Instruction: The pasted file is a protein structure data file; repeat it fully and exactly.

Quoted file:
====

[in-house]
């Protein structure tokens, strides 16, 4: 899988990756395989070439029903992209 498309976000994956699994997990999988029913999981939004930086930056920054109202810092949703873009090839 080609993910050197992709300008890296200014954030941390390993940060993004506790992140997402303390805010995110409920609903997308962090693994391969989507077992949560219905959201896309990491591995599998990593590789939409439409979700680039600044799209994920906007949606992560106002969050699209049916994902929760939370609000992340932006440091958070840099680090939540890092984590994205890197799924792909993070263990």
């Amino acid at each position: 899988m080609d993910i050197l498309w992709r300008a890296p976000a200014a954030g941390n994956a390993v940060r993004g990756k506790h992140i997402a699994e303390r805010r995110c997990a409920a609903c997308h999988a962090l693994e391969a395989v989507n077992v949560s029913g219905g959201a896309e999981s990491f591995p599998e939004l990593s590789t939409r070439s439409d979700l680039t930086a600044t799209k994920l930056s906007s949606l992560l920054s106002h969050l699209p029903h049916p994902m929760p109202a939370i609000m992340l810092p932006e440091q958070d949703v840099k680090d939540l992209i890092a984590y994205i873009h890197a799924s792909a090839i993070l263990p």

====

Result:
[in-house]
């Protein structure tokens, strides 16, 4: 899988990756395989070439029903992209 498309976000994956699994997990999988029913999981939004930086930056920054109202810092949703873009090839 080609993910050197992709300008890296200014954030941390390993940060993004506790992140997402303390805010995110409920609903997308962090693994391969989507077992949560219905959201896309990491591995599998990593590789939409439409979700680039600044799209994920906007949606992560106002969050699209049916994902929760939370609000992340932006440091958070840099680090939540890092984590994205890197799924792909993070263990």
């Amino acid at each position: 899988m080609d993910i050197l498309w992709r300008a890296p976000a200014a954030g941390n994956a390993v940060r993004g990756k506790h992140i997402a699994e303390r805010r995110c997990a409920a609903c997308h999988a962090l693994e391969a395989v989507n077992v949560s029913g219905g959201a896309e999981s990491f591995p599998e939004l990593s590789t939409r070439s439409d979700l680039t930086a600044t799209k994920l930056s906007s949606l992560l920054s106002h969050l699209p029903h049916p994902m929760p109202a939370i609000m992340l810092p932006e440091q958070d949703v840099k680090d939540l992209i890092a984590y994205i873009h890197a799924s792909a090839i993070l263990p």